Fad diets that cut out carbs while upping fat consumption may increase the risk of diabetes, research suggests.
Ketogenic diets low in carbohydrate and high in fat date back to the 1920s but have soared in popularity in the last few years.
They aim to force the body to burn fat as fuel, leading to rapid weight loss. Part of their attraction is that they allow the dieter to eat large quantities of fat-rich food such as meat, butter and cheese.
As well as aiding slimming, ketogenic diets are also supposed to keep blood sugar levels stable.
But new research suggests this claim at least could be misconceived.
Tests on mice put on ketogenic diets showed evidence of insulin resistance in the liver – a condition that prevents the body responding properly to the hormone insulin and is a stepping stone to Type 2 diabetes.
Lead researcher Professor Christian Wolfrum, from ETH Zurich University in Switzerland, said: “Diabetes is one of the biggest health issues we face. Although ketogenic diets are known to be healthy, our findings indicate that there may be an increased risk of insulin resistance with this type of diet that may lead to Type 2 diabetes.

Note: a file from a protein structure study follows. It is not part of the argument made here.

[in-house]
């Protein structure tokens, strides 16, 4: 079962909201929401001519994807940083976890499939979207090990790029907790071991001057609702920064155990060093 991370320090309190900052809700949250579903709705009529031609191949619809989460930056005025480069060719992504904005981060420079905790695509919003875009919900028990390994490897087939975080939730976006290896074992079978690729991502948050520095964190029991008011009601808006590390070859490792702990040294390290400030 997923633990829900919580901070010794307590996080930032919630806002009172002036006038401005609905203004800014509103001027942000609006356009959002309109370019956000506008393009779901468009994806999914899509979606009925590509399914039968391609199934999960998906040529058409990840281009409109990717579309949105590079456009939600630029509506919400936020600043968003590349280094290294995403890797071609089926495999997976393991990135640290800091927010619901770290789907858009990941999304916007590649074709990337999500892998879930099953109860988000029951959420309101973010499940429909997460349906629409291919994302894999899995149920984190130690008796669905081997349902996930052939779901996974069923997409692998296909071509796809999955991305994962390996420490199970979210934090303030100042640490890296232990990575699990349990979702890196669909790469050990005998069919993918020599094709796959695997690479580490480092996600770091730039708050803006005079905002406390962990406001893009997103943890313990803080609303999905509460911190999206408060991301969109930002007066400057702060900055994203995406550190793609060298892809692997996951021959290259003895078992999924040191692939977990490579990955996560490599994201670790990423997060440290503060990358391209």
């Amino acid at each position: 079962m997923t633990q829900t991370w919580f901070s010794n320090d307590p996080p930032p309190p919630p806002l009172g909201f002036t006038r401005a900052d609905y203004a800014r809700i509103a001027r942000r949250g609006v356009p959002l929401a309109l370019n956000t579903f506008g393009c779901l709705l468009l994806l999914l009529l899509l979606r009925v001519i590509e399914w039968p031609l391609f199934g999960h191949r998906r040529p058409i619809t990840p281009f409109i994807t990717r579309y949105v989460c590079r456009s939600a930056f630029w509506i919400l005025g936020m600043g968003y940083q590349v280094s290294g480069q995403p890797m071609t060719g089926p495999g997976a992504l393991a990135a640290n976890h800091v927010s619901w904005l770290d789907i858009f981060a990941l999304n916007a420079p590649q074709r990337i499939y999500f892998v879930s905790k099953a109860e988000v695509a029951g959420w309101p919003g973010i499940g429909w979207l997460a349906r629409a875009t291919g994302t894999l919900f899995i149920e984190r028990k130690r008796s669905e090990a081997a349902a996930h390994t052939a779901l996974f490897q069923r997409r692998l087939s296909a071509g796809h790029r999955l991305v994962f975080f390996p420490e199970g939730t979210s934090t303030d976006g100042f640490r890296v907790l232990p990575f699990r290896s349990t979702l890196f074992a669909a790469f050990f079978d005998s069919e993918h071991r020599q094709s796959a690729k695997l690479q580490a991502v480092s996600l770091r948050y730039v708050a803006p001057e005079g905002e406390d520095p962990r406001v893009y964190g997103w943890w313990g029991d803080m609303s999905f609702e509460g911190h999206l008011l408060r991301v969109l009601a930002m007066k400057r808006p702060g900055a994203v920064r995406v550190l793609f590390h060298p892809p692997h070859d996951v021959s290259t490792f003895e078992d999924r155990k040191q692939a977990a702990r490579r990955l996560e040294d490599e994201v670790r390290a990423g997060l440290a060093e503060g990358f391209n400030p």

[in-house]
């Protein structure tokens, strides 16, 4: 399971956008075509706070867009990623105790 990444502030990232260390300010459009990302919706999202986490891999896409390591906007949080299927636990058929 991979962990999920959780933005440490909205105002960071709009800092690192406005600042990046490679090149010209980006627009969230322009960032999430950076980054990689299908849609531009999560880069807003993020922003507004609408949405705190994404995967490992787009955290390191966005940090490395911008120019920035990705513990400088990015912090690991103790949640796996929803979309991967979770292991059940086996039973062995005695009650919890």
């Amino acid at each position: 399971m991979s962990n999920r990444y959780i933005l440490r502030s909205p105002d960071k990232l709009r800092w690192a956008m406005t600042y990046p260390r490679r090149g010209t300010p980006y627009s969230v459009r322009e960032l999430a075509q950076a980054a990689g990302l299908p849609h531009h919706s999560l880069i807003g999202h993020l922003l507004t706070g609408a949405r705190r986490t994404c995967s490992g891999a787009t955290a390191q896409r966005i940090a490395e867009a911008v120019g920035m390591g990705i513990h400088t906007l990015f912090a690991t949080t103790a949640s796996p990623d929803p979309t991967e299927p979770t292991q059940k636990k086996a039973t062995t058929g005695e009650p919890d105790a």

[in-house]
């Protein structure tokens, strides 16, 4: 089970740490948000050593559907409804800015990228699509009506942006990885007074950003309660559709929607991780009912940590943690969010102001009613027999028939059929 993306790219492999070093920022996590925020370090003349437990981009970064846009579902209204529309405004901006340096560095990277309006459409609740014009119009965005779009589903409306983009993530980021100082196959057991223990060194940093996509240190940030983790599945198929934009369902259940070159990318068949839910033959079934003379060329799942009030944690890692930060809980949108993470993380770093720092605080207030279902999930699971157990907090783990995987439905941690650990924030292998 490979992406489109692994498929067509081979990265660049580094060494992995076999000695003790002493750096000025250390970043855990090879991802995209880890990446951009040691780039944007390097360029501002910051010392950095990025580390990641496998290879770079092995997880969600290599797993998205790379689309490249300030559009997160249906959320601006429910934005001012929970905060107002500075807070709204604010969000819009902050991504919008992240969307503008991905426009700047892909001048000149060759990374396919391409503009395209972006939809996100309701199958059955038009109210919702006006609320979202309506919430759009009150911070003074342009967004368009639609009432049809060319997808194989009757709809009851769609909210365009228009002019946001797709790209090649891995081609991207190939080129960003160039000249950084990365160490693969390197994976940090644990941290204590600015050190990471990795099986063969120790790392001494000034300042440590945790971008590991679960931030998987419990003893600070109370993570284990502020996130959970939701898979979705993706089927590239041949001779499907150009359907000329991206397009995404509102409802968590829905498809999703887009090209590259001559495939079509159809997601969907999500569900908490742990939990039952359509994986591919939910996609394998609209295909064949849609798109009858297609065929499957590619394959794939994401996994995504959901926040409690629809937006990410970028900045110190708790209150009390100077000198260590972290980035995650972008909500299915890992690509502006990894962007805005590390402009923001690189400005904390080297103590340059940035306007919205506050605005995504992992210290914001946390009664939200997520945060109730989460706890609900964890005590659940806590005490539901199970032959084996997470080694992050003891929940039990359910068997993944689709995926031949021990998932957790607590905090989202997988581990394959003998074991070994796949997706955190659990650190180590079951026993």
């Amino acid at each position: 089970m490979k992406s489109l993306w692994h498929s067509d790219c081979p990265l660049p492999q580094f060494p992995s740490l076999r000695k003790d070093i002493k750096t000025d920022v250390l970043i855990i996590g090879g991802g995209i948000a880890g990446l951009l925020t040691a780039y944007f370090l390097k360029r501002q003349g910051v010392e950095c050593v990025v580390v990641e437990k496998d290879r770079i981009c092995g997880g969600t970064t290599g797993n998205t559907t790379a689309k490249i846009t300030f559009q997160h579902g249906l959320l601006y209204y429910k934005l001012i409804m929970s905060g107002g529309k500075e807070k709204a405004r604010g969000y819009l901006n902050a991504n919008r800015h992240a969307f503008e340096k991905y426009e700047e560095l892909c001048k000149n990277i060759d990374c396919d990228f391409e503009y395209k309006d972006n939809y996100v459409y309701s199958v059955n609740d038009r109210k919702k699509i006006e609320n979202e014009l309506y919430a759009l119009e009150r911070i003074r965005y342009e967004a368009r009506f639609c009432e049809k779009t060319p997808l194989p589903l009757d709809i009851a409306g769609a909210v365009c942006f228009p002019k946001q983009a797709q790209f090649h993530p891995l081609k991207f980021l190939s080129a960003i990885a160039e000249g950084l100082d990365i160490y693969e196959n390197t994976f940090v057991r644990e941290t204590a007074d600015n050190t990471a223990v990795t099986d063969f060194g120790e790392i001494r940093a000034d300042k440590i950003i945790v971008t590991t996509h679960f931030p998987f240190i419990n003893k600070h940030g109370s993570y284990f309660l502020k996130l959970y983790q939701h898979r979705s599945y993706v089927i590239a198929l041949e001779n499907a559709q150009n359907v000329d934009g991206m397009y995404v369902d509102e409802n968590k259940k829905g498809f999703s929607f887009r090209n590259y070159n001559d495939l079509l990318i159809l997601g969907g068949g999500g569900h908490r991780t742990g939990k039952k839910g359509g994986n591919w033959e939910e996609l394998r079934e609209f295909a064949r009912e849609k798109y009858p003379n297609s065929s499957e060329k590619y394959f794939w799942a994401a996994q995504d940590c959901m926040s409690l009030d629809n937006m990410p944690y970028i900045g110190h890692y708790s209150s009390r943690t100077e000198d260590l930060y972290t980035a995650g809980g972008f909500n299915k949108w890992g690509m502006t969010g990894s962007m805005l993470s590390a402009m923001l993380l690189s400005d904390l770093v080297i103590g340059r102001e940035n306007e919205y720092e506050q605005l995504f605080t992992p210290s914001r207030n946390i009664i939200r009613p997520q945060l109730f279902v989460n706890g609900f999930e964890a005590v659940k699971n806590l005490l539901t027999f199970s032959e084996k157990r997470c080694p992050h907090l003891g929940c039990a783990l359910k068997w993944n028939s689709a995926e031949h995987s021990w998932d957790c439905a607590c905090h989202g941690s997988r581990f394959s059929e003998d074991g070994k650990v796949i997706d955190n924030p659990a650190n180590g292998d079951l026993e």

“The next step is to try to identify the mechanism for this effect and to address whether this is a physiological adaptation. Our hypothesis is that when fatty acids are metabolised, their products might have important signalling roles to play in the brain.”
The findings are reported in the Journal of Physiology.
The ketogenic diet was first developed in the 1920s as a treatment for epilepsy.
Doctors discovered that a low-carb diet appeared to help reduce seizures, possibly by altering the supply of energy to the brain.
Normally the body relies on carbohydrates as its primary source of glucose, which provides fuel for cells.
A ketogenic diet mimics what happens when the body is starved of carbs. The liver is forced to use fat for fuel, converting it to “ketone bodies”, molecules that provide an emergency glucose substitute based on acetone.
Most ketogenic diets provide 70% or more calories from fat, 15-20% from protein, and 10% or less from carbohydrates.
Dr Alison Tedstone, chief nutritionist at Public Health England, said: “Cutting out whole food groups risks damaging long-term health.
“A healthy balanced diet, based on the Eatwell Guide, should include higher fibre starchy carbohydrates – this can help minimise the risk of serious illnesses such as Type 2 diabetes, heart disease and some cancers.”